Genetic and Maternal Factors Underlying Early Milk Production and Their Influence on Calf Health

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Virginia Tech

The quality of early milk produced by dams is affected by various factors (i.e. breed, age, parity, environment, nutrition, management). The impact of these factors on the quality of milk then have subsequent effects on calf health and development. Producers are responsible for following guidelines in order to ensure that they feed calves optimal quality milk in order to produce a healthy animal. They can also regulate factors such as environment and nutrition of the dam in order to produce better quality early milk. However, even after maximizing these factors there is still high mortality rate among pre-weaned calves, therefore, other factors such as mode of birth and genetics need to be studied to determine impacts on early milk quality and make further improvements to calf health and decrease mortality. Two experiments were conducted in order to study the effects of maternal and genetic factors on early milk production and to determine relationships that exist with calf health. The objective of the first study was to determine the effects that the mode of delivery had on early milk composition, and on the rumen microbiome of calves. We hypothesized that mode of birth would impact early milk composition, and, in turn, influence the microbial phyla in the calf gut. The second study had three objectives: 1) establish phenotypic relationships between colostrum composition traits, milk production traits, and calf health, 2) determine impact of breed and season on colostrum production and 3) ) elucidate the genetic parameters (i.e. heritability, genotypic, and phenotypic correlations) among colostrum production and milk production We hypothesized that colostrum composition and production differ among breeds and by season and that individual components influence calf health. Additionally, we hypothesized that colostrum quality traits (i.e. Brix score and volume) are heritable.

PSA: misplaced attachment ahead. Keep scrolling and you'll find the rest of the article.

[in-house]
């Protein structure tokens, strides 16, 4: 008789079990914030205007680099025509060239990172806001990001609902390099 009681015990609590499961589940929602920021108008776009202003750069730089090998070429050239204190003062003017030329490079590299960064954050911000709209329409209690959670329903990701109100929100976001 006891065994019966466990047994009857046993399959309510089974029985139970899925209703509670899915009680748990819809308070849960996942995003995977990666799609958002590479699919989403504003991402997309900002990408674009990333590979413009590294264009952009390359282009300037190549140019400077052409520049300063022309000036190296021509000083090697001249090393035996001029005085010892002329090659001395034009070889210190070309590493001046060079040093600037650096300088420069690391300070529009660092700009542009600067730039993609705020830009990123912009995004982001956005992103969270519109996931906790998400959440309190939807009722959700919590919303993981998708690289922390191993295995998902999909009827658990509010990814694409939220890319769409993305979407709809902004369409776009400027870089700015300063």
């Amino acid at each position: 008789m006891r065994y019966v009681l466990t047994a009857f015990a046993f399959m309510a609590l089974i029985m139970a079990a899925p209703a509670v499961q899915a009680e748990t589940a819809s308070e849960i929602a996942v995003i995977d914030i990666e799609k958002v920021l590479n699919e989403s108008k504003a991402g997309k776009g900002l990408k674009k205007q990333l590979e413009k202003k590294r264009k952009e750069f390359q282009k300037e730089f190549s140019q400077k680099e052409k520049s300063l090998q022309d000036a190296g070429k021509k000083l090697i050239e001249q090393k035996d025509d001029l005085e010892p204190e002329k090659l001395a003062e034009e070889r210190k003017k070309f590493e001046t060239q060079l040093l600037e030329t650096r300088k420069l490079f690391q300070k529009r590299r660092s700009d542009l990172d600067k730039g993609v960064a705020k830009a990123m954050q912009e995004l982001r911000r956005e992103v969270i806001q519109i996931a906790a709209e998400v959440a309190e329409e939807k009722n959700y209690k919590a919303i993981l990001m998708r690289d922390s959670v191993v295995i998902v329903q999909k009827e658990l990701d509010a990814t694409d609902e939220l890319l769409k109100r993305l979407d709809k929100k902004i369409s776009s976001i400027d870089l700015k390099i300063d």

For the first study Charolaise (CHAR; n = 23) and Angus (ANG; n = 15) dams were divided into two experimental groups; dams underwent vaginal (VD; n= 25) or cesarean (CD; n= 13) deliveries. Early milk samples were collected and quantified for protein, lactose, somatic cell count, and fatty acid concentrations. After parturition calves were separated based on dams experimental group. Rumen fluid was collected from calves on d 1, 3, and 28 post-partum. Extracted DNA from fluid were used for metagenomic sequencing (ANG calves, n=11; CHAR calves, n=13). Samples were run on the HiSeq 2500 platform as paired end reads according to Ilumina's standard sequencing protocol. A regression analysis was done in SAS using PROC GLM and regressing mode of birth on milk components for d 1,3, and 28. After, milk components found to be significantly impacted by mode of birth were regressed against microbial counts. Results showed that VD dams were more likely to have increased (P  0.05) protein, solids non-fat, and lactose on d 1 and 3, but decreased (P < 0.05) urea concentrations. Similarly, short, medium, and long-chain fatty acids were increased (P  0.05) in VD d 3 milk. Changes in true protein elicited a decrease (P  0.05) in rumen fluid Actinobacteria and Proteobacteria; whereas, both solids non-fat and lactose were associated with an increased (P  0.05) response in d 1 transition milk. No significant results for d 28 of sampling were observed. Based on our results we suggest that mode of birth influences protein concentrations in early milk. However, only a slight impact on the overall dynamics of the calf rumen was observed with the microbiome remaining relatively stable on the phyla level in response to changes in protein concentration.